In the end, remote work typically saves money for every person and entity involved. Businesses save costs in terms of not having to pay for a physical space, utilities, Internet, and other expenses. This allows you, as the owner, to spend more of your income on providing quality software and benefits for your employees so your operation runs more smoothly and efficiently.

According to FlexJobs, employees or remote business owners may save around $4,000 on average every year for expenses such as car maintenance, transportation, professional clothing in the office, or even money spent dining out for lunch with coworkers. Eventually, the costs add up, which means extra money in your pocket to take that much-needed vacation or save up for a down payment on your first home.

These benefits of working remotely only skim the surface. There are also sustainability factors such as removing cars from the roads and streets, because people don’t have to travel to and from an office; or employees missing fewer workdays since they have the ability and freedom to clock in from home.

Weigh the pros and cons as to whether remote work is right for you as a business owner or online professional. You might be surprised to find that working from home for more than the duration of the pandemic is worthwhile and could have long-lasting benefits.

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Opinion Editorials

Do these 3 things if you TRULY want to be an ally to women in tech

(EDITORIAL) We understand diversity helps and strengthens our companies, and individual teams. But how can you be an ally to the talented women already on your workforce?

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Two women at meeting table discussing working in tech.

More and more women are leaving their positions with tech companies, citing lack of opportunity for advancement, wage gaps, and even hostile working conditions as some of the reasons why.

What’s better for the tech industry and its employees than cultivating inclusive and diverse departments? Diversity is known to strengthen the overall performance of a company and its teams, and there are a number of ways you can be an ally to the talented women already on your workforce. To name a few:

1. Be open to listening to different perspectives.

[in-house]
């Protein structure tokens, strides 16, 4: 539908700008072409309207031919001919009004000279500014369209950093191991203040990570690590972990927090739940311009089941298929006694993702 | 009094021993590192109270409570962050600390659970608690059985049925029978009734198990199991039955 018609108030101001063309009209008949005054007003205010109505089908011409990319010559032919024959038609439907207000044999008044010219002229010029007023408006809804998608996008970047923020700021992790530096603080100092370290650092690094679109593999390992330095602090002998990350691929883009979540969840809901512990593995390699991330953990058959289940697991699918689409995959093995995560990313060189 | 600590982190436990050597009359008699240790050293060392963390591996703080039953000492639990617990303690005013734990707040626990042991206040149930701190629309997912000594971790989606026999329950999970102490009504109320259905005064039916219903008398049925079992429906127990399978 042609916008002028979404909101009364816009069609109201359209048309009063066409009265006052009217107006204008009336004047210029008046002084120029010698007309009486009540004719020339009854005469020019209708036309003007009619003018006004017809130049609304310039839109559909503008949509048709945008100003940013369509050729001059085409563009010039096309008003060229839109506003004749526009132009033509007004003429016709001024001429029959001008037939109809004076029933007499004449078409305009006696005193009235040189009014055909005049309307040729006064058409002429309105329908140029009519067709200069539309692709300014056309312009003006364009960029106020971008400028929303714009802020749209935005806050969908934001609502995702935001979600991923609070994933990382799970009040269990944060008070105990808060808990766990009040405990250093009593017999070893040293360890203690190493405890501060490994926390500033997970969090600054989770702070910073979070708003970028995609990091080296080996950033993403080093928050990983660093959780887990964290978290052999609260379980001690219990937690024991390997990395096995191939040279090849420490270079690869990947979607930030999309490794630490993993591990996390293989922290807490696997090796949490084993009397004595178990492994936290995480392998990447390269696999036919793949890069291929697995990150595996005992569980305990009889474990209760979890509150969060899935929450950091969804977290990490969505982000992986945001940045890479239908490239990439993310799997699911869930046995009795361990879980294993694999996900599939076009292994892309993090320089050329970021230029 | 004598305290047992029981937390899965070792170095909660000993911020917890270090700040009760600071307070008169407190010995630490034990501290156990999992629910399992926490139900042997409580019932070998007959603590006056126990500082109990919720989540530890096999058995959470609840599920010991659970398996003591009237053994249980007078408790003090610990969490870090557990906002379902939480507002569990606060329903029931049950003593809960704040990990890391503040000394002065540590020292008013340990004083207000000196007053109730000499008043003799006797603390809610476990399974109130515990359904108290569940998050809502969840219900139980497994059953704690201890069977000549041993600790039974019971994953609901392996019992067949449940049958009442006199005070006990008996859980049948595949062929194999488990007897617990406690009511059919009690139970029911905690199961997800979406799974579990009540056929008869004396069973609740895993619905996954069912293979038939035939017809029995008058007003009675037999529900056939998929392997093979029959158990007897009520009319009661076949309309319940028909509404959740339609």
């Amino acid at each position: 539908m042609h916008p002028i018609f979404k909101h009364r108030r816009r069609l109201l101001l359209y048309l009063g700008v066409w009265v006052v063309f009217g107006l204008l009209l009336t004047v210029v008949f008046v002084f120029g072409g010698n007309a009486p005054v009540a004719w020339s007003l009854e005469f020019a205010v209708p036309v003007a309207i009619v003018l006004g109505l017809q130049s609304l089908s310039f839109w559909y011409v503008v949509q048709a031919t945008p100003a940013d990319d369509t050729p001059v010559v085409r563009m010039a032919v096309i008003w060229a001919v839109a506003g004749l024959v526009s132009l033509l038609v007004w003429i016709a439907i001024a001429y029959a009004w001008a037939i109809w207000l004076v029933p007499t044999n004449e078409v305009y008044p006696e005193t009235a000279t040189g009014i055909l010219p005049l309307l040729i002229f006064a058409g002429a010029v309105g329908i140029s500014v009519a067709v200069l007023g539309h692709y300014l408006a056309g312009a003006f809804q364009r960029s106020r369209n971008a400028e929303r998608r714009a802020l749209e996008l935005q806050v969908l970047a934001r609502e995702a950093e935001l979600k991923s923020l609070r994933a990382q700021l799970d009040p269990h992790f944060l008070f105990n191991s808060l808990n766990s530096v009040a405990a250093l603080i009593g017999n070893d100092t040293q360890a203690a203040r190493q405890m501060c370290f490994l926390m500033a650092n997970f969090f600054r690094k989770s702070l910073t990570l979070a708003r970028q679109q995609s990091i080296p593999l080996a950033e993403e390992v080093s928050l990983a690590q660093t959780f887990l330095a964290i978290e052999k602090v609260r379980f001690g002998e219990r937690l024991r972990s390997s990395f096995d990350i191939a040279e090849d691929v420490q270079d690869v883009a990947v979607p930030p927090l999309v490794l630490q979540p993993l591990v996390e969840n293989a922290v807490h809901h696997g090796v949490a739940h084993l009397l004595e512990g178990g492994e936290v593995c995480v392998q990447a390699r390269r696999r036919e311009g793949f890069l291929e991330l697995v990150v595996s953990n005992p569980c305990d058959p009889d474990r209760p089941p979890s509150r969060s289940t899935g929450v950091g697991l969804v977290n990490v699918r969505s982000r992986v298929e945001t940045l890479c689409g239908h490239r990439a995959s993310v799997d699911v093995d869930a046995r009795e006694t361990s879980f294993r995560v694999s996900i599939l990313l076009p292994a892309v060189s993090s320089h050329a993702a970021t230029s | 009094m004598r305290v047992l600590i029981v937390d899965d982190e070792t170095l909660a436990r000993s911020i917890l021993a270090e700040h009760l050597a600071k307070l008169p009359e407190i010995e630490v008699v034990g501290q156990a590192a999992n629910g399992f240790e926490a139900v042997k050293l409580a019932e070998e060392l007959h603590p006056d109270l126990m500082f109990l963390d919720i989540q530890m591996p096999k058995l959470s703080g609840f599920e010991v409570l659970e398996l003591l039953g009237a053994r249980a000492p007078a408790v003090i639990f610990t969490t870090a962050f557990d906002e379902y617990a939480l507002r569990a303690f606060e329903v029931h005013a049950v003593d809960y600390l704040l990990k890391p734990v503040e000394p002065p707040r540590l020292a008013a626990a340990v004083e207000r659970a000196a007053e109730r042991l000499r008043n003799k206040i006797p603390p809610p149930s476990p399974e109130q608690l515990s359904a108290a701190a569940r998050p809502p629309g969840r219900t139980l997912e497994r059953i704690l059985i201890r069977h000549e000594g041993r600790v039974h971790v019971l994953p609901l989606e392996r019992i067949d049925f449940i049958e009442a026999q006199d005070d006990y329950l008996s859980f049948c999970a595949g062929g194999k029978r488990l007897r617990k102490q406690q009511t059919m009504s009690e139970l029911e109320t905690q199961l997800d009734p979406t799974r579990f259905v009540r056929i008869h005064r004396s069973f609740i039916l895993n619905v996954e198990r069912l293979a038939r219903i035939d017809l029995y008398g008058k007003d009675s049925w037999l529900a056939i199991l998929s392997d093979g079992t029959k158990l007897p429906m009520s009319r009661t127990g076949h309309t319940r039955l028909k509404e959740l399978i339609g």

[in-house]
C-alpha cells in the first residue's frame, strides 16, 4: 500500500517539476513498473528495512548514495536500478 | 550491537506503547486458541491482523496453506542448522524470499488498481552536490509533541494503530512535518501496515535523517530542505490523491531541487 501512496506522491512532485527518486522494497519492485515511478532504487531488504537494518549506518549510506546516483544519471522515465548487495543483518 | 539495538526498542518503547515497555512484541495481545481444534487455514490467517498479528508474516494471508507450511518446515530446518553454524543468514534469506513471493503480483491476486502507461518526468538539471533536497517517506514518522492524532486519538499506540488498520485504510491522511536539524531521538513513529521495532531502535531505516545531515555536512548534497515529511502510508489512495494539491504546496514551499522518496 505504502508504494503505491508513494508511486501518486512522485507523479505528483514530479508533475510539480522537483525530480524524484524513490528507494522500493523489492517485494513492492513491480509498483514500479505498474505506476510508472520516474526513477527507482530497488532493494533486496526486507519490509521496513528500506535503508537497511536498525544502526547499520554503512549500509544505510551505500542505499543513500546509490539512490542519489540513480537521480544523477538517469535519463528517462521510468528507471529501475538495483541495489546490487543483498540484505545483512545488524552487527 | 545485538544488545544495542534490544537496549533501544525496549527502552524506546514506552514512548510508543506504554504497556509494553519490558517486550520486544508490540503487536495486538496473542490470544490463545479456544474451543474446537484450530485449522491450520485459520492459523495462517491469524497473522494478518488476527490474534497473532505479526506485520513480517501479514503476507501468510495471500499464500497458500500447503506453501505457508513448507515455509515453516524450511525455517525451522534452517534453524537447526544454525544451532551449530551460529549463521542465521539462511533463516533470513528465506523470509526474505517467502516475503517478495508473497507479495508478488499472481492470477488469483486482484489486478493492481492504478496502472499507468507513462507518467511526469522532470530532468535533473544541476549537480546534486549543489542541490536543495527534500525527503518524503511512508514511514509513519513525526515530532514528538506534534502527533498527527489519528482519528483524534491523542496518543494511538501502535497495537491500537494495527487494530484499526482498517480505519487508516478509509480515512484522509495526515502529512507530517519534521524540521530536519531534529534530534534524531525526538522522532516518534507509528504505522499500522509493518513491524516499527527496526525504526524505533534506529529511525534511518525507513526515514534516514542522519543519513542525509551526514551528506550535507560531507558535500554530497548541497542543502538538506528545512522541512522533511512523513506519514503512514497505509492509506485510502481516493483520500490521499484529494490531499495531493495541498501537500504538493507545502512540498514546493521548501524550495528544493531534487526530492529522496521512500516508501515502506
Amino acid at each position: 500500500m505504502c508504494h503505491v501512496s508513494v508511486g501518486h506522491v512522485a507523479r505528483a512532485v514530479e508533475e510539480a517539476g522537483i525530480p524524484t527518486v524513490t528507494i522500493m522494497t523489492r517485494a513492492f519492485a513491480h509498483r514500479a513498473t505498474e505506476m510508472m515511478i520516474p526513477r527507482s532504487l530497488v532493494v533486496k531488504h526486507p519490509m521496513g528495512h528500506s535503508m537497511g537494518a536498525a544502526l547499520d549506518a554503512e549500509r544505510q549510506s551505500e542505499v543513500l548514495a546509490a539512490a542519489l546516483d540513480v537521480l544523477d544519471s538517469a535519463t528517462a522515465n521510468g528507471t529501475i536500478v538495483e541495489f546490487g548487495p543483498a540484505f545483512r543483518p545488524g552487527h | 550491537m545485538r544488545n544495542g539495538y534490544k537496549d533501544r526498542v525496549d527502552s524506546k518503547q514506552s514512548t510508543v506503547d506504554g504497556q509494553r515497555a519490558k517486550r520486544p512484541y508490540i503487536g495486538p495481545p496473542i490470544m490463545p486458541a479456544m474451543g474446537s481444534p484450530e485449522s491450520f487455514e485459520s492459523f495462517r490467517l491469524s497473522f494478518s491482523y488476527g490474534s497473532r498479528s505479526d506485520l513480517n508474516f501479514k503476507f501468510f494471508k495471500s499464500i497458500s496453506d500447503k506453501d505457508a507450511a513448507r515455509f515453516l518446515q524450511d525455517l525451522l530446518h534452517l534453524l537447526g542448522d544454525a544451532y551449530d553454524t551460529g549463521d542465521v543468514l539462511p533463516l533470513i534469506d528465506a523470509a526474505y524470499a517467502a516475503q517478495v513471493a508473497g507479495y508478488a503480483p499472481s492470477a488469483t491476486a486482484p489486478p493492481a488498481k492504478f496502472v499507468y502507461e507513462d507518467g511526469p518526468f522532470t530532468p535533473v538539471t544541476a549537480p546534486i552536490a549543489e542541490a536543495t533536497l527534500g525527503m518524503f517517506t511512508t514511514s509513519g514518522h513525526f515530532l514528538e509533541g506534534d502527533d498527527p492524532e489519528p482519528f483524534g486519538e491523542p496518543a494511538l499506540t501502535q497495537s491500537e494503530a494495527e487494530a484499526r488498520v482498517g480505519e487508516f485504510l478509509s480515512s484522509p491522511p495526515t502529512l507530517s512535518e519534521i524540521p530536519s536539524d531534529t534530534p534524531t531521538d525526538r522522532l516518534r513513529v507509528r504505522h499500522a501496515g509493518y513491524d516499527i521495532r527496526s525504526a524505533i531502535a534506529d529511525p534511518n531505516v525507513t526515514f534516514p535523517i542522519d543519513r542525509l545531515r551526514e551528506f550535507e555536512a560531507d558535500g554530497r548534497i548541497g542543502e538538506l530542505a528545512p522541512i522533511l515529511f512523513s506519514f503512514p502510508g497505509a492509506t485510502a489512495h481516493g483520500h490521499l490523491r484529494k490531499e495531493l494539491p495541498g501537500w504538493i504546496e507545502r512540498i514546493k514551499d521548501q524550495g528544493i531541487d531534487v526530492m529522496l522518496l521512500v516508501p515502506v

It can be awkward to hear so many reports of workplace politics stacking against women, especially if you’re not a woman!

Instead of getting uncomfortable or defensive – ask open ended questions and be interested in a perspective that isn’t yours and may be unfamiliar.

Don’t seek to rationalize or explain the experiences you’re hearing about, as that can come off as condescending. It’s common for women to be interrupted or spoken over in team gatherings. If you notice this happening, bring the conversation back to where the interruption began. Offering your ear and counting yourself as responsible for making space will improve the overall quality of communication in your company.

Listening to and validating what women have to say about the quality of their employment with a company is an important step in the right direction.

Expressing something as simple as “I was interested in what you had to say – could you elaborate on your thought?” can help.

2. Develop an Employee Resource Group (ERG) program.

An ERG is a volunteer-based, employee-led group that acts as a resource for a particular group of employees. An ERG can help to foster inclusiveness through discussion, team-building activities and events. It’s common for a department to have only one or two women on the roster.

This can mean that the day to day feels disconnected from concerns commonly shared by women. disjointed it might feel to be on a high performing team, without access to relatable conversations.

3. Be responsible for your company’s culture.

Chances are, your company already has some amazing cultural values in place. That said, how often are you checking your own performance and your co-workers performances against those high standards? Strong company culture and values sound great, but whether or not they’re adhered to can make or break the mood of a work environment.

Many women say they’ve experienced extremely damaging and toxic cultural environments, which lead to hostility, frustration, and even harassment. Take action when you see the new woman uncomfortable with being hit on at team drinks.

Call out those who make unfriendly and uncouth comments about how women perform, look, or behave.

Setting a personal threshold for these kinds of microaggressions can help you lead by example, and will help build a trustworthy allyship.